HAVING taken the Scottish National Portrait Gallery to task earlier this week over their omission of the Clearances from their current exhibition about Scotland from 1760 to 1860, it is only fair that I admit to a mistake on my own part.

Three weeks ago I wrote that only three Scottish men had craters named after them both on the Moon and Mars. I named them as John Playfair, James Hutton and Charles Lyell, but like just about every historian and astronomy buff, I forgot about another Scotsman because he moved to Germany and lived the majority of his life there, even taking a German-style name.

I am so glad I found out about my error, because I have now become familiar with the life and career of another wonderful Scot, born John Lamont, who died this week in 1879.

Lamont’s name does indeed have the honour of being attached to the official list of craters on Mars and the Moon – Apollo XI landed near his eponymous crater – because he was one of the pre-eminent astronomers and physicists of the 19th century. Yet in life he was known as Johann von Lamont, and I am going to tell you how that happened.

The main reason why Lamont is remembered is because he discovered a huge fact about our planet – the earth has a 10-year period of variations in the strength of the planet’s magnetic field, though nowadays it is more commonly quoted as an 11-year period and is associated with sunspot activity.

He also proved the presence of telluric or Earth electric currents in the surface layers of our planet – tracking such currents is a technique still used for mineral and other explorations.

Lamont was born at Corriemulzie on the Linn of Dee road just west of Braemar on December 13, 1805. He was the son of a forester, Robert Lamont, and Elizabeth (nee Ewan), and attended a local school until his father died when John was just 12.

The family was presumably Roman Catholic, because Lamont was taken to the seminary of the Benedictine Scots Monastery in Regensburg – also known as Ratisbon – in Bavaria, Germany. The abbot there was Charles Arbuthnot, originally from Aberdeenshire – a famous mathematician who he may well have spotted young Lamont’s talents.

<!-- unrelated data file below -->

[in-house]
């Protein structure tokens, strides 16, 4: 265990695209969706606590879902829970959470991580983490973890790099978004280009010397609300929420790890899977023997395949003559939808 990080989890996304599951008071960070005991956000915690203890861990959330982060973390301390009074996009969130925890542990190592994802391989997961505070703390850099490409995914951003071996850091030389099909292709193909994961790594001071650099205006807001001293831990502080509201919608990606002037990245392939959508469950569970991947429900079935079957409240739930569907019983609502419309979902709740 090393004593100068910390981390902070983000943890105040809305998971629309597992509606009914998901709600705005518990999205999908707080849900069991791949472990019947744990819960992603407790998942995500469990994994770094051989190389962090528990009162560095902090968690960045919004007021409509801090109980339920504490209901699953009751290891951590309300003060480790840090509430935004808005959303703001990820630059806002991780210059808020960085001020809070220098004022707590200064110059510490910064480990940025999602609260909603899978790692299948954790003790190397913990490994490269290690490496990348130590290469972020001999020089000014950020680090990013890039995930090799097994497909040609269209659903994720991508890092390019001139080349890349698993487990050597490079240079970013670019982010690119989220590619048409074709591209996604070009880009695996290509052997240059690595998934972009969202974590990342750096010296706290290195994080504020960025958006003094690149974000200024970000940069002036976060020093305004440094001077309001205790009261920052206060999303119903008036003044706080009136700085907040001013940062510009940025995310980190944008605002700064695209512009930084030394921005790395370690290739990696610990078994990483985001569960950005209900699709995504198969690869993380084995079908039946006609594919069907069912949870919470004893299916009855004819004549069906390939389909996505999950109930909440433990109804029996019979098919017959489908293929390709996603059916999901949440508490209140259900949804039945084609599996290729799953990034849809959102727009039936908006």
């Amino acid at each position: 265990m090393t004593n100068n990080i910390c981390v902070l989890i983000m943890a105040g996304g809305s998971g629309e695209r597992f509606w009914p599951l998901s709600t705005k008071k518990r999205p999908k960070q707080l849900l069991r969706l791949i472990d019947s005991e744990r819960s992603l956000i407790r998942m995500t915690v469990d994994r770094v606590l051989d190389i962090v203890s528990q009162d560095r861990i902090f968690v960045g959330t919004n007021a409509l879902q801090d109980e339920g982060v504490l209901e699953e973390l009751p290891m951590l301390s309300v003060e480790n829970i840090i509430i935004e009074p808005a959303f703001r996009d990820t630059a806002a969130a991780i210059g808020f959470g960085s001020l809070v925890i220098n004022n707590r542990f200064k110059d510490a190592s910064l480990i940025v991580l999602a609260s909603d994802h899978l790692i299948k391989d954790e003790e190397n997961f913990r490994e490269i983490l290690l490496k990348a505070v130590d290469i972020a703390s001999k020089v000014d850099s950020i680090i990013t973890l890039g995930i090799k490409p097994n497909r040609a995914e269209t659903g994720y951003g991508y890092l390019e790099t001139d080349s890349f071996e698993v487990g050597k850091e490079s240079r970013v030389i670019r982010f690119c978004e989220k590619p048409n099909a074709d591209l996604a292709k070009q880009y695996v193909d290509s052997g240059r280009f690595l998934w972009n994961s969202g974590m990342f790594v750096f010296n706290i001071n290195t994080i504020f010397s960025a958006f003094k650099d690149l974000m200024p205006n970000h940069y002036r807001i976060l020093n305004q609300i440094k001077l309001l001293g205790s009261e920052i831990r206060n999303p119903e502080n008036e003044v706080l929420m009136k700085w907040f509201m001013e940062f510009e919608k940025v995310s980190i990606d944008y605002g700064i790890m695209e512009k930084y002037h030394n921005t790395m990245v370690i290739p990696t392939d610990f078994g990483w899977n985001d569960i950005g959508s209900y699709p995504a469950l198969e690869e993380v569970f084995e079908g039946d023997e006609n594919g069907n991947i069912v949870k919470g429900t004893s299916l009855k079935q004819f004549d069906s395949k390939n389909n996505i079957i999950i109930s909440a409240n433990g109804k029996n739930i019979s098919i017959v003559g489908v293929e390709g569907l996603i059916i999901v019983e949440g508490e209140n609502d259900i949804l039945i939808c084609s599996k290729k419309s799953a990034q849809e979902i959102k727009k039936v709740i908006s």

After Arbuthnot’s death in 1820, Lamont decided not to pursue Holy Orders and instead turned his attention to science, particularly astronomy.

He was made the assistant director of the leading observatory at Bogenhausen, the largest borough of Munich, at the age of just 22, and after taking his doctorate at the city’s university – he would later return as professor of astronomy for 27 years – he became the observatory’s director in 1835, inheriting the brand-new refracting telescope, then rated as the best in the world.

Lamont, who was now addressing himself as Johann, quickly made exciting new discoveries, and among other achievements he calculated the mass of Uranus, worked out the orbits of the moons of Saturn and Uranus, and proved conclusively that our own Moon had no atmosphere.

He missed what would have been an incredible discovery, describing one object as a distant moon of Uranus but which in fact was later proven to be the planet Neptune.

During his career he devised accurate stellar catalogues, noting 80,000 stars in all. His discoveries about the earth’s magnetic field and telluric currents made him famous and his many achievements included authoring more than 100 academic papers. He also made his own scientific instruments and sold many to other academic institutions, netting himself a small fortune, while also making Bogenhausen the world centre for the study of the earth’s magnetic fields.

In 1867, the King of Bavaria effectively made Lamont a German noble by awarding him the Order of the Bavarian Crown which allowed Lamont to insert “von” before his name.

He was made a Foreign Member of the Royal Society in London and elected a Fellow of the Royal Society of Edinburgh, among other honours.

Lord Lindsay, who established the Dun Echt Observatory, wrote that during his travels in 1872 he met Lamont in the Bogenhausen observatory “and was talking away in French when to my intense surprise he addressed me some question in broad Aberdeen Scotch. He has been 52 years away and almost forgotten English, but has not lost his accent”.

Von Lamont died in Munich on August 6, 1879, 140 years ago on Tuesday. He had never married and had built up a considerable fortune that he left in legacies and endowments to fund science students. He was buried in the churchyard of St Georg in Bogenhausen where his monument includes the inscription “et coelum et terram exploravit”, which translates from Latin to “and the sky and the earth he explored”.

A 10-foot-high memorial carved from granite is located at Inverey close to his birthplace. Funded by the Deeside Field Club, it was unveiled in September 1934 and among the tributes to Lamont at the event, Sir James Jeans said: “Lamont took to a foreign country many of the intellectual and moral qualities of the country of his birth, energy and industry, intelligence and originality, and, not least, sturdy human kindness and generosity to those less fortunate than himself.”

Written in German, English and Gaelic on the stone is the biblical quotation from Psalm 19: “Day unto day uttereth speech and night unto night showeth knowledge.”

They may claim him in Germany and rightly so, but Scotland should always remember Johann von Lamont as one of our own.